The executive is ultimately accountable for the project, supported by the senior user and senior supplier. The executive’s role is to ensure that the project is focused throughout its life on achieving its objectives and delivering a product that will achieve the forecast benefits.
The executive has to ensure that the project gives value for money, ensuring a cost-conscious approach to the project, balancing the demands of the business, user and supplier.
Throughout the project, the executive is responsible for the business case.
The senior user is responsible for specifying the needs of those who will use the project’s products, for user liaison with the project management team, and for monitoring that the solution will meet those needs within the constraints of the business case in terms of quality, functionality and ease of use.
The role represents the interests of all those who will use the project’s products (including operations and maintenance), those for whom the products will achieve an objective or those who will use the products to deliver benefits. The senior user role commits user resources and monitors products against requirements.
The senior user specifies the benefits and is held to account by demonstrating to corporate, programme management or the customer that the forecast benefits which were the basis of project approval have in fact been realized.
The senior supplier represents the interests of those designing, developing, facilitating, procuring and implementing the project’s products. This role is accountable for the quality of products delivered by the supplier(s) and is responsible for the technical integrity of the project. If necessary, more than one person may represent the suppliers.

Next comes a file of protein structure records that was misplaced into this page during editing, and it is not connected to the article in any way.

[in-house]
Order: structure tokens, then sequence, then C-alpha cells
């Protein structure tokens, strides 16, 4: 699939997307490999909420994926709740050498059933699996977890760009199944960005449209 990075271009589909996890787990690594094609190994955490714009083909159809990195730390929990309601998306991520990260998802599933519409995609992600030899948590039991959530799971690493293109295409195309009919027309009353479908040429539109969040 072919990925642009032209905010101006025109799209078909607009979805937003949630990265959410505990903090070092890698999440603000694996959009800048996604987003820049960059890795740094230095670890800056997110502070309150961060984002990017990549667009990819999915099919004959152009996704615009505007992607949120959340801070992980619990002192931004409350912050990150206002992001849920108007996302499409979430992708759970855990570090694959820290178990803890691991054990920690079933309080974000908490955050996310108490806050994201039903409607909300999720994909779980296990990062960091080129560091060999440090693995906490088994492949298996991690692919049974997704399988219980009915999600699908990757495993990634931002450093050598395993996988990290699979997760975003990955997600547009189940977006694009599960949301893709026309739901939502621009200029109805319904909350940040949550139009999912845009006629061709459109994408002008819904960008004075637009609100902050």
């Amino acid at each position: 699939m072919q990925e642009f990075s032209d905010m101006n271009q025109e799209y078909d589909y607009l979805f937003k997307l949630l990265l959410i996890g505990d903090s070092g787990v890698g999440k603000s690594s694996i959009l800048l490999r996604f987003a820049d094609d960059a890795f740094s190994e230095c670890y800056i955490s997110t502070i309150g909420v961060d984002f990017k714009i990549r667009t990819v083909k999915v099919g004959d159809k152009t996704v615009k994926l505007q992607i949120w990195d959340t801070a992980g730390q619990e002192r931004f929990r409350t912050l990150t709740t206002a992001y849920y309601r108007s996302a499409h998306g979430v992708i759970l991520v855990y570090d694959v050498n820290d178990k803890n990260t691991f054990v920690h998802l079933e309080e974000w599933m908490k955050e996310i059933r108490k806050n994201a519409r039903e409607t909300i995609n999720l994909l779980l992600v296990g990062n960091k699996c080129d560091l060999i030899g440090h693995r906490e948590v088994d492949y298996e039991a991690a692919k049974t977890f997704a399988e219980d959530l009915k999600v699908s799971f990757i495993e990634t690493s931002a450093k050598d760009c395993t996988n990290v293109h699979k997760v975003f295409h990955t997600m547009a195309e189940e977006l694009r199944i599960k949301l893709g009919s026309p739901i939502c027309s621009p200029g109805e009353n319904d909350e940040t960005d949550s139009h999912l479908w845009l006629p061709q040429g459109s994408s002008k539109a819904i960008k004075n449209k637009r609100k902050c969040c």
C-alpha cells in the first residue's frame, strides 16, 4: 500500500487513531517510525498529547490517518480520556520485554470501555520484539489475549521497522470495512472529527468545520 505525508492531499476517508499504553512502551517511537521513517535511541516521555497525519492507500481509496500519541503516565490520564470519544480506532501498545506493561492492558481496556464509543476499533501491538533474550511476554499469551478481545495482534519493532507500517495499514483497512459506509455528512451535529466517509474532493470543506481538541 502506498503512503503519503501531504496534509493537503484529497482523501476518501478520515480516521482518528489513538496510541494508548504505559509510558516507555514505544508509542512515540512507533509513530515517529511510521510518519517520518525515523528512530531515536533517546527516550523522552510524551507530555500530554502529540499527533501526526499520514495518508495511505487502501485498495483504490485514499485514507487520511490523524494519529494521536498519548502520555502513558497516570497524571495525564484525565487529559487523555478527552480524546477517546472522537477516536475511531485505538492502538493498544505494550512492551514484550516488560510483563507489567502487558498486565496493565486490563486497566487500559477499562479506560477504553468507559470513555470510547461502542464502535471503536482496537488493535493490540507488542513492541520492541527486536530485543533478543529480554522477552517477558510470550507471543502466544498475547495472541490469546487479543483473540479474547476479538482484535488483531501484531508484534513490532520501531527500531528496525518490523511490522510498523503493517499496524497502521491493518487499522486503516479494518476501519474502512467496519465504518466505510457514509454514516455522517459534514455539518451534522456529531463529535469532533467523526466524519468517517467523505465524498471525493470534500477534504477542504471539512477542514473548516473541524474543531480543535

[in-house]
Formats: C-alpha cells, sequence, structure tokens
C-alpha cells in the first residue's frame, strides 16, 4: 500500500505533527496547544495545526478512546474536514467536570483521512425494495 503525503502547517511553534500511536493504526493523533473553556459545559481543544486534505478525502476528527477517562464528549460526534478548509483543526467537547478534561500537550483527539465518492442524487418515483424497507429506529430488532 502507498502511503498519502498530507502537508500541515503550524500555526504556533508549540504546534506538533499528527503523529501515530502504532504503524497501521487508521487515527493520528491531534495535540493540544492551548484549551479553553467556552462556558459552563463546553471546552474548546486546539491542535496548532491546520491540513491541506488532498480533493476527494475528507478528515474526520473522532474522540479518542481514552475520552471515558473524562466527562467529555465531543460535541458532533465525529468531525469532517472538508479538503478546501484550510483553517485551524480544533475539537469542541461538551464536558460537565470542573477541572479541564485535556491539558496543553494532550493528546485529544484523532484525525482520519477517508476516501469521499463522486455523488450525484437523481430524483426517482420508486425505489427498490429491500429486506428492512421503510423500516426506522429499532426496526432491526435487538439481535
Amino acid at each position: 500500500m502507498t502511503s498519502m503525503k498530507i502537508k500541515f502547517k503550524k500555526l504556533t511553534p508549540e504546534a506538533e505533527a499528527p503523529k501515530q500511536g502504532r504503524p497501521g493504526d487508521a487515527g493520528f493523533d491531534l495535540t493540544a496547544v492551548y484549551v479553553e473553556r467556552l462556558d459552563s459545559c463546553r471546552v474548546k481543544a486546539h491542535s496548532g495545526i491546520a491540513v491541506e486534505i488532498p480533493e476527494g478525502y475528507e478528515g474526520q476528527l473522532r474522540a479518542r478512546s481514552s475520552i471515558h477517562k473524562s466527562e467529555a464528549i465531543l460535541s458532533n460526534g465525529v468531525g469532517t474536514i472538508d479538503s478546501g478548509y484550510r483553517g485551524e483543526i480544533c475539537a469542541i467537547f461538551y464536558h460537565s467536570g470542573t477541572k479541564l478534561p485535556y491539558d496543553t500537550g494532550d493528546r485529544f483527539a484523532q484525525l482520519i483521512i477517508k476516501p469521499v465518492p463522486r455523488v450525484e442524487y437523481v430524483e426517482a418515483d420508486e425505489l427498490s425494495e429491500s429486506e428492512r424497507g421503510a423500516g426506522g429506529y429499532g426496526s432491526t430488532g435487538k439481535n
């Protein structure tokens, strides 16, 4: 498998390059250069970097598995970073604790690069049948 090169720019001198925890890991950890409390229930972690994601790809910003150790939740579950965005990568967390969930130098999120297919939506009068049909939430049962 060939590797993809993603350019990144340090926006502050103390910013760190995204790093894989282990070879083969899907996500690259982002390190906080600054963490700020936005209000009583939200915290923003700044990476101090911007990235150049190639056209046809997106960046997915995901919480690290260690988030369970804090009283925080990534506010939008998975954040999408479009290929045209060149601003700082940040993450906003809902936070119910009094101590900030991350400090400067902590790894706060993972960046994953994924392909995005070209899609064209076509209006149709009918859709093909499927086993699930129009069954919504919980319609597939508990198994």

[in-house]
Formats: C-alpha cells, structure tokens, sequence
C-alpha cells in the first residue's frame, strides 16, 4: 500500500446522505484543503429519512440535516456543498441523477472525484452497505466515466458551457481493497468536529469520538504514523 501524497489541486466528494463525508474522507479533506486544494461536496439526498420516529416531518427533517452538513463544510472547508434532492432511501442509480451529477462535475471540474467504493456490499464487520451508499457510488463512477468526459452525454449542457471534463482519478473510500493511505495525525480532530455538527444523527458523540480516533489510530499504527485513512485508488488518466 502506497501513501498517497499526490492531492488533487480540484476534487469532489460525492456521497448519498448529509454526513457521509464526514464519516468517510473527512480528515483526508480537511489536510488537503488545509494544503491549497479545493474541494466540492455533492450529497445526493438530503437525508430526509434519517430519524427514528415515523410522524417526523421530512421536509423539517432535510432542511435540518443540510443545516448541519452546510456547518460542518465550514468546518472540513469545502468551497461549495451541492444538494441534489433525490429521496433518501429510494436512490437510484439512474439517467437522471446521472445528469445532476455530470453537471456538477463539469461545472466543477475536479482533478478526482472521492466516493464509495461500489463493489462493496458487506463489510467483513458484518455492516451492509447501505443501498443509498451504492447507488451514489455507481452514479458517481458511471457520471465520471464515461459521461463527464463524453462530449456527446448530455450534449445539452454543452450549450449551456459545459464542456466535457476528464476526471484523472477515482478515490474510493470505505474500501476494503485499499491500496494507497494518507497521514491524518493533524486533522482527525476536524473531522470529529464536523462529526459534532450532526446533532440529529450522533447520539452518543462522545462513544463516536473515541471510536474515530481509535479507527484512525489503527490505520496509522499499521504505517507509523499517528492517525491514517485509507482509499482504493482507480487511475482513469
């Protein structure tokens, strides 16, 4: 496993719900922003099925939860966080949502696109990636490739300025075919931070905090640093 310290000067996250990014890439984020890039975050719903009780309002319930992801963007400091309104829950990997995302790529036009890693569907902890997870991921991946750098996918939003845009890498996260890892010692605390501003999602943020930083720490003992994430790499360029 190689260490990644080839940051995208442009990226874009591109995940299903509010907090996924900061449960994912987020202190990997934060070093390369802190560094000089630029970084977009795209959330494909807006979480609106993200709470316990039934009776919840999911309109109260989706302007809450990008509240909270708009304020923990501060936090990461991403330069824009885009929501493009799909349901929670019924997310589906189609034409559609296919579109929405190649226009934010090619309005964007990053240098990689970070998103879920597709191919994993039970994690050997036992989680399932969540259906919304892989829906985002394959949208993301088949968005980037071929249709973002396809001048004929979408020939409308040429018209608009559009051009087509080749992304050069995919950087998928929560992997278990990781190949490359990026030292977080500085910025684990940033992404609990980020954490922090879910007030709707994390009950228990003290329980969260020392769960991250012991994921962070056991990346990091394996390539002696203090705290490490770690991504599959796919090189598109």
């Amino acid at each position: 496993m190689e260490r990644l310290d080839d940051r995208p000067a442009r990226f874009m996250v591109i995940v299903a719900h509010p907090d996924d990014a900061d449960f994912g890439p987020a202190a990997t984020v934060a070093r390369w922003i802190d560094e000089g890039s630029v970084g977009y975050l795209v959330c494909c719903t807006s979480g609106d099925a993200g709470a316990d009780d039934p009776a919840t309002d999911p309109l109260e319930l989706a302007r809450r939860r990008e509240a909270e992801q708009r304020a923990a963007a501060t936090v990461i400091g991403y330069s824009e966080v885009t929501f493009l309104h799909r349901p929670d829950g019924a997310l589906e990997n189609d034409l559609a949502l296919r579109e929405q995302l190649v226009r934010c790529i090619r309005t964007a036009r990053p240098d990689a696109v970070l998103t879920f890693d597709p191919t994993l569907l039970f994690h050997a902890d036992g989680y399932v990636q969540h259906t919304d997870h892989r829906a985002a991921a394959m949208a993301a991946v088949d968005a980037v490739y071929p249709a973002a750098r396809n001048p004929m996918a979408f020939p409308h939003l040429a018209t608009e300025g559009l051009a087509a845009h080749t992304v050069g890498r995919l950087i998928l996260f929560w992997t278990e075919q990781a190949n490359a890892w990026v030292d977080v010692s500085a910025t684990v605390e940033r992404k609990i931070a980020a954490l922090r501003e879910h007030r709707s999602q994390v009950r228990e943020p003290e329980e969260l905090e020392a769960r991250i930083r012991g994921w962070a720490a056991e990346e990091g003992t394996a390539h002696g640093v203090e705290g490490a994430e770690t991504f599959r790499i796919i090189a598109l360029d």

The project manager is accountable to the project board and ultimately the executive and has the authority to run the project on a day-to-day basis, within the constraints laid down by them.
The project manager’s prime responsibility is to ensure that the project produces the required products within the specified tolerances of time, cost, quality, scope, benefits and risk. The project manager is also responsible for the project producing a result capable of achieving the benefits defined in the business case.
The team manager’s prime responsibility is to ensure production of those products defined by the project manager to an appropriate quality, in a set timescale and at a cost acceptance to the project board. The team manager is accountable to, and takes direction from, the project manager.
Project assurance covers the primary stakeholder interests (business, user and supplier). The role has to be independent of the project manager; therefore the project board cannot delegate any of its assurance activities to the project manager.
The implementation of the assurance responsibilities needs to answer the question of what is to be assured.
The project board may delegate authority for approving responses to requests for change or off-specifications to a separate individual or group, called a change authority. The project manager could be assigned as the change authority for some aspects of the project (e.g. changing baselined work packages if this does not affect management stage tolerances).
The provision of any project support on a formal basis is optional. If it is not delegated to a separate person or function, it will need to be undertaken by the project manager.
Benefits Management Approach
A benefits management approach defines the benefits management actions and benefits reviews that will be put in place to ensure that the project’s outcomes are achieved and confirm that the project’s benefits are realized.